I've always been one to take things personally. I frequently misinterpret words and actions as an unprovoked attack on me or my character. I think things are about me when they're not.
A little trick I've learned to help deal with this is to ask myself "is this person being the best friend/boyfriend/colleague/neighbour/mother/father/sister/whatever that they know how to be?" I try hard to think about their specific circumstances, who their friends are, their upbringing, their beliefs etc.
The next question I ask is "Am I being treated any differently from this person's other friends/boyfriends/children/siblings/whatever?"
The shrinking minority still opposed to Marriage Equality often use polyamorous relationships as a weapon against supporting same-sex marriage. You know the argument, the "slippery slope" that will eventually see the state acknowledging relationships between more than two people.
Terrifying stuff, apparently.
Before I dive into why this concept should in fact terrify no body at all, it's important for clarity that I restate my previously outlined position on marriage equality in relation to same-sex marriage. Same-sex marriage is something I fully support on the basis of fairness, equality, and most importantly the positive message it sends to young gay people.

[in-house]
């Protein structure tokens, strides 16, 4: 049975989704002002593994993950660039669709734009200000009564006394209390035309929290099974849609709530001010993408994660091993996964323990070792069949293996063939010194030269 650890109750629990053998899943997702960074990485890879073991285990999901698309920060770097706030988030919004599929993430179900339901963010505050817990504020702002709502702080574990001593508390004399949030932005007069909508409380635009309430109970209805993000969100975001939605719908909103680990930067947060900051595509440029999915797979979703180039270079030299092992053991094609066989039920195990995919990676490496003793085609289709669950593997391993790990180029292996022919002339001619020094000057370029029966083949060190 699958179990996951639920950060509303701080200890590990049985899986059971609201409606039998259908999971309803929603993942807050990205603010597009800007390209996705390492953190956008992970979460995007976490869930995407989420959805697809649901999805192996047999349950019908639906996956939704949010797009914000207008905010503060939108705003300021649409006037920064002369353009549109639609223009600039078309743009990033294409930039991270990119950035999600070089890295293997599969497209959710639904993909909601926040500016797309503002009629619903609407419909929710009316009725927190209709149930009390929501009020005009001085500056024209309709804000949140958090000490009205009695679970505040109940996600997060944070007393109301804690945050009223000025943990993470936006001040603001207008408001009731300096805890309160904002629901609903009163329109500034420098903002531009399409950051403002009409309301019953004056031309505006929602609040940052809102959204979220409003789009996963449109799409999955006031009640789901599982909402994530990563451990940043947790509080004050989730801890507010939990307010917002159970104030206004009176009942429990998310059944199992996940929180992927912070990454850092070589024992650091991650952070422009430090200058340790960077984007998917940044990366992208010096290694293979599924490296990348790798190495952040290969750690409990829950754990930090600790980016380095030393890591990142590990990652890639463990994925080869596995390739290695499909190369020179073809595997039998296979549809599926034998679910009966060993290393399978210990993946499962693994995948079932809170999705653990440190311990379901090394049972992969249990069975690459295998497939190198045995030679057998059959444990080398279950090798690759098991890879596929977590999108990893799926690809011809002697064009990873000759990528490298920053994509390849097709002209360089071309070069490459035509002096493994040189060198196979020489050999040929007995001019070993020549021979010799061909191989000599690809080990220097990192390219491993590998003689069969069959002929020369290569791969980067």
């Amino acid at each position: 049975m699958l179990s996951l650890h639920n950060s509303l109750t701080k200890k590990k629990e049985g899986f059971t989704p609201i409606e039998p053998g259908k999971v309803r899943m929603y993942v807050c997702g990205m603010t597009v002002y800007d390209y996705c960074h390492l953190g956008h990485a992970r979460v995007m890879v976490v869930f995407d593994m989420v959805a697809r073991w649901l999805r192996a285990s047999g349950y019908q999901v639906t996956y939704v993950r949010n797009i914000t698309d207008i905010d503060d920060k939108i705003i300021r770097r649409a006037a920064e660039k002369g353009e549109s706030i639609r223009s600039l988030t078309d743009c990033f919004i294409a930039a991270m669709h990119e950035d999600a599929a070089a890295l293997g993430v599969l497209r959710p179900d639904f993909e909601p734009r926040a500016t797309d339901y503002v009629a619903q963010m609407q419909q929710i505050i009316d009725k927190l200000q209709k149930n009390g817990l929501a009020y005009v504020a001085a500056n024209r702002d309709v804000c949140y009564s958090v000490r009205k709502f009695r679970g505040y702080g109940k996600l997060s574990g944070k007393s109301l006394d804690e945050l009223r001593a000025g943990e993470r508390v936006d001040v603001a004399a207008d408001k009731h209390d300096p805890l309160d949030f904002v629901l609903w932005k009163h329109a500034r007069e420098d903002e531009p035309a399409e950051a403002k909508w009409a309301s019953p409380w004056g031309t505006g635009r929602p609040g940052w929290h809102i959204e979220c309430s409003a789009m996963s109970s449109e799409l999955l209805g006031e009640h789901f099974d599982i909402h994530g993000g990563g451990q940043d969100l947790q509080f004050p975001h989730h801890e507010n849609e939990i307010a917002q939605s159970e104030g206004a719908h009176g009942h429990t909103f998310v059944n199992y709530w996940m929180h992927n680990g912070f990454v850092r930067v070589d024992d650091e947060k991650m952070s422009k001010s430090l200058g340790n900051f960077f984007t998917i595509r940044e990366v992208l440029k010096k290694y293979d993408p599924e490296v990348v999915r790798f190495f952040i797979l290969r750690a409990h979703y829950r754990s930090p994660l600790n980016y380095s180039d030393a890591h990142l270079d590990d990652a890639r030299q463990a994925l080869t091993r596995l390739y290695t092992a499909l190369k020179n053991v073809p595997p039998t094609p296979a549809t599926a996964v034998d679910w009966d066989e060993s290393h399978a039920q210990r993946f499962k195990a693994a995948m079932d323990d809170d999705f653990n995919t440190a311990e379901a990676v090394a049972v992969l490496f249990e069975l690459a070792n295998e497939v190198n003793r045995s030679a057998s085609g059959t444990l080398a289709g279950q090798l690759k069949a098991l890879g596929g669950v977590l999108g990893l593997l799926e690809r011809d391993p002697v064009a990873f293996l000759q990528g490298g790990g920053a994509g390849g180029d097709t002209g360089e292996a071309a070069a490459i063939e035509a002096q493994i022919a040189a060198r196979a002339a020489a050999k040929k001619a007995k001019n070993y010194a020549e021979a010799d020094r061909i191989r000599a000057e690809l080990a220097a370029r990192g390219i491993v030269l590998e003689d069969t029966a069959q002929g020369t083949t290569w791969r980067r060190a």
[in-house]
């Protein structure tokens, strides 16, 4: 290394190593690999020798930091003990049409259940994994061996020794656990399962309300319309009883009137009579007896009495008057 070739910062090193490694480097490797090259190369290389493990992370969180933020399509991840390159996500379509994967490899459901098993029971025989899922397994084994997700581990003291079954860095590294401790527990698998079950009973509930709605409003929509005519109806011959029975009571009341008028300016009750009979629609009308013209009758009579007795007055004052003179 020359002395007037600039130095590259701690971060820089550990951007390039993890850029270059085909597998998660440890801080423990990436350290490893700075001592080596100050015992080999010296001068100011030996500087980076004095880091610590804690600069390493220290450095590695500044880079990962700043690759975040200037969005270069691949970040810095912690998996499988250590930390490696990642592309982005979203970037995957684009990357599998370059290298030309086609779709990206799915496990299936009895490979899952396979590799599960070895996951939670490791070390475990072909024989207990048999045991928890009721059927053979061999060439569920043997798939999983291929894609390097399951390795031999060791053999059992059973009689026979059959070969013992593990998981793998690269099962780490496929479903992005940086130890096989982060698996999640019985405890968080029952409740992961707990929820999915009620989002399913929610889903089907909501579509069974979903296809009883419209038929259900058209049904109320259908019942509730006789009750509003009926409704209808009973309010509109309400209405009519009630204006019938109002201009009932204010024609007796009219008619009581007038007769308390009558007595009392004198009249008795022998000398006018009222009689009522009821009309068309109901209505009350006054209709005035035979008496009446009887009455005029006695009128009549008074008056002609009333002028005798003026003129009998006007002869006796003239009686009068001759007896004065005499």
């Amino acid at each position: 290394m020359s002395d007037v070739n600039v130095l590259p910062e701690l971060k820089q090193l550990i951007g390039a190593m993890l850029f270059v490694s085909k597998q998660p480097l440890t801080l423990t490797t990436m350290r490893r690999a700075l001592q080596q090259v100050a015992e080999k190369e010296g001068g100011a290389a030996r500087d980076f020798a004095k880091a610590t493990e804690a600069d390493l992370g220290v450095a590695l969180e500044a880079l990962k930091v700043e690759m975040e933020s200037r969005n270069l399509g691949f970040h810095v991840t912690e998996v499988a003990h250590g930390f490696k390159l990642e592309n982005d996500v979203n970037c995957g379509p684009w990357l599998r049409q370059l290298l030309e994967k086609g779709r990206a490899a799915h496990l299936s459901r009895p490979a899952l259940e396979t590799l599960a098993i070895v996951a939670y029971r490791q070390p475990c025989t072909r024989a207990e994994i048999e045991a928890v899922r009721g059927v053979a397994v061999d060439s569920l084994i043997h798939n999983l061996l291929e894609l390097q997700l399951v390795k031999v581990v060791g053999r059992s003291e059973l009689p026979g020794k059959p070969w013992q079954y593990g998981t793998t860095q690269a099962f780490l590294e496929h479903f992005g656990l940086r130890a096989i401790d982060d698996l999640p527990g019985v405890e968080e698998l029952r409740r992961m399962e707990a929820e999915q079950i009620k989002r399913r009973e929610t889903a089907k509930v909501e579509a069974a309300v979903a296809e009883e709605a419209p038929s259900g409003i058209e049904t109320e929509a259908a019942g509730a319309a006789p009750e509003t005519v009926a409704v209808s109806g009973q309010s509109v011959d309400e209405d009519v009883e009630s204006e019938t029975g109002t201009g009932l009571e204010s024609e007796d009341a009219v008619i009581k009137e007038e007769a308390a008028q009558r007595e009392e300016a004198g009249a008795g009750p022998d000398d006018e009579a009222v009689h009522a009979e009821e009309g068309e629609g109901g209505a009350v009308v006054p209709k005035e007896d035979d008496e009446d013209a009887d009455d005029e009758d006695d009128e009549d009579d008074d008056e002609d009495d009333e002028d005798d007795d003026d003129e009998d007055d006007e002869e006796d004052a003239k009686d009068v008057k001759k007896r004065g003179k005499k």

I've always valued friendship. Growing up, I've crossed paths with some amazing people, and having chosen to live most of my adult life as a single person, I have wherever possible, made friendship a priority in my life.
As I grow older, I'm becoming more aware of how significant these friendships have become. How they form the foundation of my life. How much happiness they bring me. How they've shaped me into the person I am today, and how they will mould me into the person I become tomorrow.
It's sad to me that, in the eyes of many, friendships are considered a second-tier relationship. Less than family. Less than a marriage. Less than a monogamous sexual relationship. It's totally wrong. If a person is valuable to you, integral to your happiness, is good for you and brings you joy, it should make no difference to anybody whether you share blood, a bed, or a marriage certificate.
I love my 1987 E30 BMW. It's one of my favourite "things". I bought it with no intention of selling it. Ever. I've spent thousands maintaining it. Hours days cleaning it. It brings me so much happiness. But it's up for sale.
Because I want this year to be different from last year. I don't want the same routines and the same experiences. I want new adventures and new things to love. Sometimes you need to get rid of the old, to make way for the new.
I was never particularly close to my grandmother. As a kid, she always lived so far away, and when she finally moved up to Auckland, I never made time to spend time with her, just the two of us.
When she had a heart attack some eight weeks ago, all that changed. My parents were overseas, deep in South America. My sister, and all other immediate family, were living in Australia. It left just me.
I visited Grandma every day in hospital. I discovered a woman I'd never met before. She was strong, brave, unafraid, and totally unwilling to make a fuss. Turns out, I had so much to learn from her.
Having co-founded Zillion with Simon Barton in 2005, I'm in a unique position to explain first-hand why sites like Wheedle stand no chance of disrupting Trade Me's monopoly position in New Zealand.
Unfortunately for Neil Graham and team, Wheedle has two insurmountable problems. Network effects, and a below-average website.